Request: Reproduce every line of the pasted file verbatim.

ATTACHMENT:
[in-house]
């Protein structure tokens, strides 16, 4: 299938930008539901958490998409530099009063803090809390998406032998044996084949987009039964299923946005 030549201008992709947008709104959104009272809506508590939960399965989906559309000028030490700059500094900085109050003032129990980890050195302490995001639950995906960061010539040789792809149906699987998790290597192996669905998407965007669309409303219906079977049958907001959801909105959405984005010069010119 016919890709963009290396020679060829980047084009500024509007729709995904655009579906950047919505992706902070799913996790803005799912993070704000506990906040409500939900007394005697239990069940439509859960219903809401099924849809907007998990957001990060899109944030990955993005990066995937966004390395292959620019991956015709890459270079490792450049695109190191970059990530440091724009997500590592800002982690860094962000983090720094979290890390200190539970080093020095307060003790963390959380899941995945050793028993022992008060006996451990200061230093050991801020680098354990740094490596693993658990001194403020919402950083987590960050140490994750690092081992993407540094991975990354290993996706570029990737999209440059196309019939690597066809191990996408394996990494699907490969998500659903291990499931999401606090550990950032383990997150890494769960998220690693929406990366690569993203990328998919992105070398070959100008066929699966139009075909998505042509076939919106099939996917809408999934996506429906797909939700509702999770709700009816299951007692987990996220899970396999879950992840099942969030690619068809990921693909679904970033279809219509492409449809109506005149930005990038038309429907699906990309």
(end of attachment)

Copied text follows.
[in-house]
């Protein structure tokens, strides 16, 4: 299938930008539901958490998409530099009063803090809390998406032998044996084949987009039964299923946005 030549201008992709947008709104959104009272809506508590939960399965989906559309000028030490700059500094900085109050003032129990980890050195302490995001639950995906960061010539040789792809149906699987998790290597192996669905998407965007669309409303219906079977049958907001959801909105959405984005010069010119 016919890709963009290396020679060829980047084009500024509007729709995904655009579906950047919505992706902070799913996790803005799912993070704000506990906040409500939900007394005697239990069940439509859960219903809401099924849809907007998990957001990060899109944030990955993005990066995937966004390395292959620019991956015709890459270079490792450049695109190191970059990530440091724009997500590592800002982690860094962000983090720094979290890390200190539970080093020095307060003790963390959380899941995945050793028993022992008060006996451990200061230093050991801020680098354990740094490596693993658990001194403020919402950083987590960050140490994750690092081992993407540094991975990354290993996706570029990737999209440059196309019939690597066809191990996408394996990494699907490969998500659903291990499931999401606090550990950032383990997150890494769960998220690693929406990366690569993203990328998919992105070398070959100008066929699966139009075909998505042509076939919106099939996917809408999934996506429906797909939700509702999770709700009816299951007692987990996220899970396999879950992840099942969030690619068809990921693909679904970033279809219509492409449809109506005149930005990038038309429907699906990309």